Kimberly Brandt, investigative counsel for health care for minority members on the Senate Finance Committee, announced Oct. 7 at a conference in Baltimore that the committee will investigate physician-owned distributors (POD) of medical devices in an updated report to be issued in 2015. Ms. Brandt told medical device industry representatives at the conference that committee Ranking Member Sen. Orrin Hatch (R-UT) and other committee members hope to better understand whether PODs subvert patient safety and add to growing device utilization. Ranking Member Hatch "wants us to take a fresh look at where things are, what is the current state of play, what kinds of discussions are happening in hospitals and really do a much more robust look at the activity," Ms. Brandt said. "That will drive what will be the next wave of policy discussions." In light of the Senate committee's oversight duties concerning federal health care programs, she said the committee is also interested in the degree to which PODs contribute to instances of Medicare fraud and violations of federal anti-kickback statutes. Worth noting, the Department of Health and Human Services Office of the Inspector General (OIG) released a special fraud alert on PODs in March 2013, revealing that PODs pose a high risk of fraud and abuse and could possibly lead to the delivery of unsafe medical services.


CMS & OIG Extend Fraud Abuse Waivers for ACO Shared Saving Program Due to Delayed Rule on ACOs' Second Round

According to a notice released in the Federal Registeron Oct. 17 by the Centers for Medicare & Medicaid Services (CMS), the Department of Health and Human Services Office of Inspector General (OIG) extended fraud and abuse waivers for accountable care organizations (ACOs) participating in the Medicare Shared Savings Program until Nov. 2, 2015, when a final rule is expected to be implemented. The interim final rule, implemented in 2011, waived provisions of several fraud and abuse laws, including the Stark law (physician self-referral law), the anti-kickback statute and the civil monetary penalty law. ACOs participating in the Shared Savings Program include groups of doctors, hospitals or other institutions that provide coordinated care to patients under the premise that they share in the savings from reducing costs and improving quality. The agencies said the waiver extension and final rule delay are intended to prevent any legal disruptions within ACOs participating in the Shared Savings Program. Also included in the notice was a request by CMS and OIG for stakeholder feedback on whether the waivers offer ample protection for beneficiaries pertaining to the safety or financial concerns associated with referral payments or payments to limit or reduce services; they ask whether the ACO situation in this area has changed since 2011 and should lead to the promulgation of additional rules on this topic. The Shared Savings Program is an initiative implemented under the Affordable Care Act (ACA) aimed at lowering total expenditures for both individual Medicare beneficiaries and the Medicare program.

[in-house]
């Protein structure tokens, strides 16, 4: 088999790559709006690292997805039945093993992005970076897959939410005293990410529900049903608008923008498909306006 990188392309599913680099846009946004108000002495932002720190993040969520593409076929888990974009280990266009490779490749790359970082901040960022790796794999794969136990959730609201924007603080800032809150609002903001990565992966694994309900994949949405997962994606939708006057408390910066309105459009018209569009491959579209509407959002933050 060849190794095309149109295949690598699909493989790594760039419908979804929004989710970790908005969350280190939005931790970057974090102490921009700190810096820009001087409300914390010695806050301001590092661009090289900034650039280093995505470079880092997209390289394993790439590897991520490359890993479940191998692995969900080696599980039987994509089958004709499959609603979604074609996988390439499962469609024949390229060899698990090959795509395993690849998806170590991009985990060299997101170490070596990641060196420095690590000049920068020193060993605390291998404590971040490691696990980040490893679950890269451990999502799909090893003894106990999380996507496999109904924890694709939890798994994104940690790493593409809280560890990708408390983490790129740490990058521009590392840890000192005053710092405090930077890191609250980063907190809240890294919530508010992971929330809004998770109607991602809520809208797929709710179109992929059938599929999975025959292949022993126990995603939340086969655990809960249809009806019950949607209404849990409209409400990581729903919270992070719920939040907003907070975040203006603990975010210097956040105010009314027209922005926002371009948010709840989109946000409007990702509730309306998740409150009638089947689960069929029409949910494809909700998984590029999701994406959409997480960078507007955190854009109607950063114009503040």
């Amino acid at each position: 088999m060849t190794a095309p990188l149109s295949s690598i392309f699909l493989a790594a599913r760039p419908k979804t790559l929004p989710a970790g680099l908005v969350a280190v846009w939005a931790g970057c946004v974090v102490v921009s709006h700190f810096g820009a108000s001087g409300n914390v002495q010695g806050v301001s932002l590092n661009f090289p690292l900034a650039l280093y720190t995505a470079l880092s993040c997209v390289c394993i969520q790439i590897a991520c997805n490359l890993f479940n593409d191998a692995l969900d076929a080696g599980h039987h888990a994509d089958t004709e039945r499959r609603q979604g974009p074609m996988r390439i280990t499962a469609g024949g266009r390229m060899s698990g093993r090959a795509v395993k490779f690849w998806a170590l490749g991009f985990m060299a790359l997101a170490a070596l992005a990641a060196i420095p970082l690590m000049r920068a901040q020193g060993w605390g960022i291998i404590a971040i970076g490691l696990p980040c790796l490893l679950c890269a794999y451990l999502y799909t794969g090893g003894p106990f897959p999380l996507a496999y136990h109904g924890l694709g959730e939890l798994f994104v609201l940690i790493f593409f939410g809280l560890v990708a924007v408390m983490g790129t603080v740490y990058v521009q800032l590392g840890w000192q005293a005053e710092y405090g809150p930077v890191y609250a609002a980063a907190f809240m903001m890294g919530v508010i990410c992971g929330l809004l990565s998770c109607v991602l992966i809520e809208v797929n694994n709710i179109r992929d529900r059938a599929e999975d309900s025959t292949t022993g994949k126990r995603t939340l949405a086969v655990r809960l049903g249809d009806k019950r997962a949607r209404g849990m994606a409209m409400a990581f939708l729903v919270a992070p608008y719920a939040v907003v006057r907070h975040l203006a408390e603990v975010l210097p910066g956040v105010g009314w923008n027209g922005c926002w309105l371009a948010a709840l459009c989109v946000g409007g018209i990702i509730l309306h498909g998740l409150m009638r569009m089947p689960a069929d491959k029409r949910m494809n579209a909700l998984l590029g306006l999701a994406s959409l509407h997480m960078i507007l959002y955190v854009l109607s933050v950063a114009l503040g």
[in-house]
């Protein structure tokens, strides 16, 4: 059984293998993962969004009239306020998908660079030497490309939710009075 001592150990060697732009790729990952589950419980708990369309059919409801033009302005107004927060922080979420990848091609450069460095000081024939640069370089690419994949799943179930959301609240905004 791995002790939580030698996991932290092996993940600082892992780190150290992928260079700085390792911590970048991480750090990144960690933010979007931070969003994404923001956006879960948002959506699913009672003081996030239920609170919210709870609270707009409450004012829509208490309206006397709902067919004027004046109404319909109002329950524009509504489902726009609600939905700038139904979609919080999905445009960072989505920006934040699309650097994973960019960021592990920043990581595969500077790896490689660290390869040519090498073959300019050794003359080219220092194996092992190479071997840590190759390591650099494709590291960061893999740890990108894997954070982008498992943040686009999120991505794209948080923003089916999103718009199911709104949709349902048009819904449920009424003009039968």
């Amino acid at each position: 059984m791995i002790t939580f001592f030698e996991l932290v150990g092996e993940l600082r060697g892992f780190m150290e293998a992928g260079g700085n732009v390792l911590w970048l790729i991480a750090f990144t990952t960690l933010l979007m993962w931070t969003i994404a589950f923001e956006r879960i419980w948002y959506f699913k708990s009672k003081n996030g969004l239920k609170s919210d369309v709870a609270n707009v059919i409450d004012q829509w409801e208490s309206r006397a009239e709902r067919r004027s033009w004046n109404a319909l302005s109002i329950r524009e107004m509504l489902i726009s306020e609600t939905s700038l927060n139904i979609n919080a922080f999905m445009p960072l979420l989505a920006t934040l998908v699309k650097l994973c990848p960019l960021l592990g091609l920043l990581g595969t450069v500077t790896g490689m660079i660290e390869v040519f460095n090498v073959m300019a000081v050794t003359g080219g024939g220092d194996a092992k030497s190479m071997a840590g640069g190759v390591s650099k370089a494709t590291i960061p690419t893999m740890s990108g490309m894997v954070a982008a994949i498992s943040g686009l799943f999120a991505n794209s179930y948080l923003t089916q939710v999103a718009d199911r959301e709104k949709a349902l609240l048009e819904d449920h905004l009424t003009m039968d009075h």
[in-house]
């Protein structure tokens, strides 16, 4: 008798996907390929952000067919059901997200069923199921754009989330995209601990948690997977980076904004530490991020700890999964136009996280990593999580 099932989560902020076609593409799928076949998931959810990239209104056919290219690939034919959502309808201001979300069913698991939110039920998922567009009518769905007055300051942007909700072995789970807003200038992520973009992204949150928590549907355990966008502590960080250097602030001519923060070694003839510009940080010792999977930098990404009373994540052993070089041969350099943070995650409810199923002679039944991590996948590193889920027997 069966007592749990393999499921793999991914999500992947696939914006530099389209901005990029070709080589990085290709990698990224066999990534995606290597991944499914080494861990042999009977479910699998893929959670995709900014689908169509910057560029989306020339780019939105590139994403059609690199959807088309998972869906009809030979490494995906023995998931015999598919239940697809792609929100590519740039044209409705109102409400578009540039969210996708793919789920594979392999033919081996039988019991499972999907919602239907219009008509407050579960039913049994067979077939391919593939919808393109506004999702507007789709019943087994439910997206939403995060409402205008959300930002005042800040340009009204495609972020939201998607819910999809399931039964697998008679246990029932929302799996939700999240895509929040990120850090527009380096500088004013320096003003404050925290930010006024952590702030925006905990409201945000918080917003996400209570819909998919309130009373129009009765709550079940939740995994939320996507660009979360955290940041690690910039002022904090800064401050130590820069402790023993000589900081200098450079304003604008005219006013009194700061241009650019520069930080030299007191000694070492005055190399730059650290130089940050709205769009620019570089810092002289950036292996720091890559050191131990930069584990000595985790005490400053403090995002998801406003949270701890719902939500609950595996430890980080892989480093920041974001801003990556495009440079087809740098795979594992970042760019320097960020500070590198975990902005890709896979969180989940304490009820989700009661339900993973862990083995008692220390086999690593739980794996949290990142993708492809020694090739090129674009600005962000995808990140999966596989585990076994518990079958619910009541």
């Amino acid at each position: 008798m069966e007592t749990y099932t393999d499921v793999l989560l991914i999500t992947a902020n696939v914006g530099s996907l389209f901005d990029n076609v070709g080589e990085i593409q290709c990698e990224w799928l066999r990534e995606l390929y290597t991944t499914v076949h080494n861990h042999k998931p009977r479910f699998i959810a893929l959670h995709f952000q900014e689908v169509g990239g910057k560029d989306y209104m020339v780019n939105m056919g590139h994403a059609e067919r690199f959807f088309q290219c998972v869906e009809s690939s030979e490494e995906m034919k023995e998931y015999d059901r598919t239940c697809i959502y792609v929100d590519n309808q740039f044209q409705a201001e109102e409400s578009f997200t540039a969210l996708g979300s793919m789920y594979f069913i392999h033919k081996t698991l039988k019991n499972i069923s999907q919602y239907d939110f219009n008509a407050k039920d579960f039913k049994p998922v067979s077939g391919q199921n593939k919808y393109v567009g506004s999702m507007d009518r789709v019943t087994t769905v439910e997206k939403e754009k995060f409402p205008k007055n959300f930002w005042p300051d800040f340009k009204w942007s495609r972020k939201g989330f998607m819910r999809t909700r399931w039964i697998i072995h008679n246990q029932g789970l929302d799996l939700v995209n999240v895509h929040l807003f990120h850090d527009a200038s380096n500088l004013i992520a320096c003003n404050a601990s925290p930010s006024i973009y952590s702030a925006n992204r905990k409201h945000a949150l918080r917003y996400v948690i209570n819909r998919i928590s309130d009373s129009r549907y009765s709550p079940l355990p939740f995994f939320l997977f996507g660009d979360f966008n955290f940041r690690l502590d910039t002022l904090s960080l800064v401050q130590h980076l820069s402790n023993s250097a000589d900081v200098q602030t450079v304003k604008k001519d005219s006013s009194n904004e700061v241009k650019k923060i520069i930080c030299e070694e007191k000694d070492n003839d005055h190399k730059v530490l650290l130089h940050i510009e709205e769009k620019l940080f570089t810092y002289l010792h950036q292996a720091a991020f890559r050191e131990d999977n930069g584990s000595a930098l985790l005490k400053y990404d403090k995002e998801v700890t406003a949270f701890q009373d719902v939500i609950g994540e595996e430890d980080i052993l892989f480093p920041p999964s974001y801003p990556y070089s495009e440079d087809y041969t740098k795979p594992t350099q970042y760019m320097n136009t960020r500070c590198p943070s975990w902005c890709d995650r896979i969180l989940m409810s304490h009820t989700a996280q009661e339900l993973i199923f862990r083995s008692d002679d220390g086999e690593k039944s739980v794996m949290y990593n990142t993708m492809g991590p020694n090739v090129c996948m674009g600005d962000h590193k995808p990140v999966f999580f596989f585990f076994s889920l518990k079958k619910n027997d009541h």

CMS Announces New $114 Million Initiative to Support Medicare ACO Growth

On Oct. 15, the Center for Medicare and Medicaid Services (CMS) announced that the agency will be allocating $114 million for investments in infrastructure and other improvements to bring higher-quality coordinated care to more beneficiaries. The funding will be available to 75 Medicare accountable care organizations (ACOs) to spur development in areas with fewer care models, such as rural and underserved communities. The ACO Investment Model was developed "in response to stakeholder concerns and research suggesting that some Medicare Shared Savings Program ACOs lack adequate access to the capital needed to invest in infrastructure necessary to implement population care management successfully." In a press release, CMS said the program will provide "up front investments in infrastructure and redesigned care process to help eligible ACOs continue to provide higher quality care. This will help increase the number of beneficiaries--regardless of geographic location--that can benefit from lower costs and improved health care through Medicare ACOs." The agency intends to recoup payments through an offset of an ACO's earned shared savings. As it stands, more than 360 Medicare ACOs have been established in 47 states, serving more than 5.6 million Medicare beneficiaries. Created under the Affordable Care Act (ACA), Medicare ACOs are groups of providers and suppliers of services that work together to coordinate care for Medicare fee-for-service beneficiaries.

FDA Publishes FY 2015 Generic Drug Regulatory Priorities

On Oct. 6, the U.S. Food and Drug Administration (FDA) published the fiscal year (FY) 2015 regulatory science priorities for generic drugs. The FY 2015 research priorities list was prepared based on comments received at the May 16, 2014, public meeting, comments submitted to the public docket, scientific issues raised in citizen petitions, meeting request and controlled correspondence topics, tracked safety issues and discussions within the FDA's Center for Drug Evaluation and Research. To comply with Generic Drug User Fee Amendments of 2012 (GDUFA) requirements, the FDA Office of Generic Drugs developed the following FY 2015 regulatory science priorities for generic drugs: